France introduces banana resistant to black Sigatoka—deadly disease that can cut fruit yields 50%

black sigatoka
Damaged banana leaf, caused by the fungal disease, black Sigatoka. Credit: Iowa State University

A new variety of banana that is resistant to black Sigatoka and can be produced using organic and agro-ecological production methods is set to become commercially available in France.

The innovation is the product of an alliance launched by the French Agricultural Research Center for International Development (CIRAD) focused on addressing the issues facing the banana sector worldwide. According to the agro-research alliance, if new varieties and production systems are not developed the worldwide supply of bananas could come under threat, primarily due to diseases.

The risk factor is due to a lack of genetic diversity in the current commercial banana crop. Currently, only one variety of banana is grown for international export markets: the Cavendish. But it is particularly susceptible to certain diseases present in many production areas, including the French West Indies.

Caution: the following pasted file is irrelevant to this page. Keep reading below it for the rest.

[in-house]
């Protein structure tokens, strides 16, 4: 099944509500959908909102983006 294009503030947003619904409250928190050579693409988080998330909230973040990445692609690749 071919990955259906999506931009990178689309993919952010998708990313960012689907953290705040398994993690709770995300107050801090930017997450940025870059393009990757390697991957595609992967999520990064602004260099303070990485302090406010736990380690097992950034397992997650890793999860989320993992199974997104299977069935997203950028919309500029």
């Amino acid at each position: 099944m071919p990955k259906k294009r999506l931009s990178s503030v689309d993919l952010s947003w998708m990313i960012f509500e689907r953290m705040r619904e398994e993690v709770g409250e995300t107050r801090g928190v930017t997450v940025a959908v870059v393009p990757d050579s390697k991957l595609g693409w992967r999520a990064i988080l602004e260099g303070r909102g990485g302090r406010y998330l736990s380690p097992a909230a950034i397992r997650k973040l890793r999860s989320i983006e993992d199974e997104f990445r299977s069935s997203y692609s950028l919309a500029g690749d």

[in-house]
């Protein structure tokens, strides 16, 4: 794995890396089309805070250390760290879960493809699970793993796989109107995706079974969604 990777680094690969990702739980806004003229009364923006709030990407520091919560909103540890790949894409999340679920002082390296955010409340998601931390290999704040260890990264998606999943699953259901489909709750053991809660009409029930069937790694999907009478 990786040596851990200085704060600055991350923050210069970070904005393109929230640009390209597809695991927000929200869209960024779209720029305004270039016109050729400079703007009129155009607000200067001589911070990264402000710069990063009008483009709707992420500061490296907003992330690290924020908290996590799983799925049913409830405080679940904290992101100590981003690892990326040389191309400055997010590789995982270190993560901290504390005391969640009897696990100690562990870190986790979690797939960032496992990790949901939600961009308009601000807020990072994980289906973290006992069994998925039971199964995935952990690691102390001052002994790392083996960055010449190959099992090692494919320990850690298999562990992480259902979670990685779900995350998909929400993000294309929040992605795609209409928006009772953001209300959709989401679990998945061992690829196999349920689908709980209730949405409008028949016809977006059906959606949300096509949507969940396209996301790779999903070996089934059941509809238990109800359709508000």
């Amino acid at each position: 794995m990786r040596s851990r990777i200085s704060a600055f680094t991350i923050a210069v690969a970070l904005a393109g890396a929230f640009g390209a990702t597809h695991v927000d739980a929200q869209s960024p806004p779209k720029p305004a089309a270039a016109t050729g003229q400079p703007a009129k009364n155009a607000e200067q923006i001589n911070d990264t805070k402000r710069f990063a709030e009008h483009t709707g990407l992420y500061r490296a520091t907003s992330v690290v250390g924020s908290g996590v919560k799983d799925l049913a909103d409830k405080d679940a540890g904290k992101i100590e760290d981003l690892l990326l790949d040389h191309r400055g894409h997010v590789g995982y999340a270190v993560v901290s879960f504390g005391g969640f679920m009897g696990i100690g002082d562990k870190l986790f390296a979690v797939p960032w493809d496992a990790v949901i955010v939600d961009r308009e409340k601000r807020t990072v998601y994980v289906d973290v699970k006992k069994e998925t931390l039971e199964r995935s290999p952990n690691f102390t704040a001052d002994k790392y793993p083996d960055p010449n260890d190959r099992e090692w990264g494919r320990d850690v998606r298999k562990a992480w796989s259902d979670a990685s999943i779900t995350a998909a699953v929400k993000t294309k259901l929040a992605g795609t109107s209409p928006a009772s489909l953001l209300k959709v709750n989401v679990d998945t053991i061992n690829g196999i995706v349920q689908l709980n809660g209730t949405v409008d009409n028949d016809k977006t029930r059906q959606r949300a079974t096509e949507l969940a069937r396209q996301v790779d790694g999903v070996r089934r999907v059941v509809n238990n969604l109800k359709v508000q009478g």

Related article:  Sustainability failure: Anti-GMO France's 10-year effort to slash pesticide use boosted spraying by 12%

One such disease threatening current banana production is black Sigatoka, which attacks the foliage of banana trees. Black Sigatoka disrupts photosynthesis and can reduce fruit yield by up to 50%. It can also interrupt ripening, causing fruit to ripen prematurely and unevenly, and making it unsuitable for export.

The bananas will be available from the beginning of March in Carrefour Bio stores, first in Ile de France.

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